1) It’s tough to believe we were all fooled by the Indians fast start and the offseason buzz created by the addition of Nick Swisher, Mark Reynolds and Michael Bourn. The starting pitching was always a concern, but the lineup generated enough excitement to look forward to 2013. A 27-19 start with an 18-4 stretch generated optimism, but a 5-16 stretch has followed, including an eight-game losing streak that ended on Tuesday. A team that a year ago fell apart with an 11-game losing streak and 5-25 month and changed managers to help make sure that didn’t happen again had a pretty futile stretch, even with Wednesday’s win. A week ago the bad stretch was one of those things that happen in a season. Now it’s risen to the level of concern. Losses count just as much in May and June as they do in September.
2) At this point you’d like to think the “Francona Factor” would come into play. Terry Francona was brought in to change the culture, change the team. He changed its vibe in spring training and had the Indians feeling pretty good early in the season. In the past few weeks he looked as helpless as — dare we say it — Manny Acta to stop the downturn. He’s a two-time World Series winning manager, but he’s also showing that when a team has players playing well and up to their potential, a manager looks good, and when the players don’t the manager looks … well … like Francona looked in Philadelphia when he didn’t have a winning record in four years. This is not to say Francona is doing something wrong. Clearly he’s not, and just as clearly he brings more credibility to the dugout than the Indians have had in years. He’s driven, hard-working, loyal, supportive of his players. He brings cache and credibility and smarts borne from a life in baseball. But he’s one man, and one man simply cannot do it all.
3) Doing the math on a baseball season isn’t tough. The Indians are 31-33 with 99 games remaining. Wild card teams last season averaged 92 wins. Say 90 wins makes the playoffs this season. That means the Indians need 59 wins the rest of the season, or that they have to play .596 baseball — which over a full season would equal 96.5 wins. With 70 games against teams with losing records, it’s possible. But tough.
4) Francona’s positives about his players remain unchanged. But when he says someone is “unhittable” (Nick Hagadone in spring training) or has stuff that is “electric” (Carlos Carrasco in a poor start in Detroit) and the guy is struggling, it sounds a tad … shall we say … askew.
5) It might seem nuts, but it might be time to think about bringing Lonnie Chisenhall back to Cleveland. Not because Chisenhall himself would make that much of a difference. But because thelineup just seemed to have better balance with Chisenhall. It gave Francona more options, and at that point the options were working well. The Indians used Mark Reynolds at first base or DH when Chisenhall played third; now Reynolds is solely at third. And whether it’s caused by playing third regularly or not, Reynolds has been in a funk. Nick Swisher could play first, right or DH. There wasn’t the need to have Drew Stubbs in the lineup every day. And with Chisenhall on the roster, the bench had one extra quality player. The concern clearly is that bringing Chisenhall back too soon would hurt him, and his development. But since Chisenhall was sent down May 13, the Indians are 11-18 and in those did not have a single hitter above .300.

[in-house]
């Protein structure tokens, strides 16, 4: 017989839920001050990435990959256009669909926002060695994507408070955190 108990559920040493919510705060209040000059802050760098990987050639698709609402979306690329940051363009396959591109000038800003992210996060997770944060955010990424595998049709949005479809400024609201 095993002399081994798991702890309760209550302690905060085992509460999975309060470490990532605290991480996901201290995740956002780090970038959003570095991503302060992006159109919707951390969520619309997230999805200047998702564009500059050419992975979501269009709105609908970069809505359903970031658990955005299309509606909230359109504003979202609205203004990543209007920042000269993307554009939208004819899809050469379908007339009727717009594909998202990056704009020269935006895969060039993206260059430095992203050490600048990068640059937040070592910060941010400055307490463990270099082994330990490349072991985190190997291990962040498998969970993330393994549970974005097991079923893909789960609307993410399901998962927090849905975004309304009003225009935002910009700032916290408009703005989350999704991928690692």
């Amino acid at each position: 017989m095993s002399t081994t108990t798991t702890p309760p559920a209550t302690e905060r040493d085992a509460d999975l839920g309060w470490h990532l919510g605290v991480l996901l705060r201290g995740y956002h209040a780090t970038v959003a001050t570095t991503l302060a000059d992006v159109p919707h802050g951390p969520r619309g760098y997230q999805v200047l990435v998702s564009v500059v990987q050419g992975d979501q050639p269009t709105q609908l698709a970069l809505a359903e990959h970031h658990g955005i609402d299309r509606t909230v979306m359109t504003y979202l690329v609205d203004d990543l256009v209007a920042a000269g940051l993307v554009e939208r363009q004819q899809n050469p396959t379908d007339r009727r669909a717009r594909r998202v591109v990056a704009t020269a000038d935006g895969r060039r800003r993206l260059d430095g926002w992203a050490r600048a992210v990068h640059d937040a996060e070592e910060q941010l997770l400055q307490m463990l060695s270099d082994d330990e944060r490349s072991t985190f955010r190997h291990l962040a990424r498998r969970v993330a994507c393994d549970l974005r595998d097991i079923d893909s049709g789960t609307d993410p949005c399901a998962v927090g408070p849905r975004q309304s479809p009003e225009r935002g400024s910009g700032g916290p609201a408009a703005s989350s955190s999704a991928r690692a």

6) During his early season hot streak, Reynolds joked with the local scribes that when he went into an 0-for-30 stretch the media would be on his case. Well, nobody has really been on his case, but Reynolds stretch is pretty tough. In the 27 games after Chisenhall was sent down and Reynolds took over primary duties at third, he’s hitting .180 and slugging .250, with two home runs and 10 RBI. He has just three extra-base hits in those 28 games. Reynolds was a huge reason the Indians started fast, and when the team signed him it do so with the knowledge that he could carry a team for a month, but could also struggle like mad at times. Welcome to his world. His batting average since he took over third base has dropped from .291 to .240.
7) Reynolds is hardly the only one struggling since Chisenhall was sent down. though. Carlos Santana is hitting .227, Nick Swisher .208, Michael Brantley .256, Jason Kipnis .270 and Drew Stubbs .214 since the day of that doubleheader against the Yankees.
8) Swisher entered this season with the following averages and at-bats at these positions: .240 and .774 OPS at first base (805 at-bats), and .260 and .828 in right field (2,458 at-bats). Clearly Swisher is most used to playing right, and he’s less effective at the plate when playing first. This season, Swisher has played 36 games at first base and hit. 205. He’s played 10 games in right field and hit .333. It would seem that this is not a simple coincidence.
9) As for the pitching, the Indians got a much-needed good start from Corey Kluber on Tuesday. But prior to that start they ranked 26th in baseball in walks plus hits per innings pitched, 28th in ERA. Since beating Boston 12-3 on May 23, the team ERA was 5.72.
10) Those numbers are more cause for concern than the hitters. There is no reason to think that people like Swisher and Brantley won’t hit, or that Reynolds won’t have another hot streak. But the pitching has been the concern from day one. Now Chris Perez, Brett Myers and Zach McAllister are on the disabled list and Carrasco is sitting out a suspension. The left-handed relievers have struggled and the bullpen remains queasy. The pitching remains the Indians biggest concern.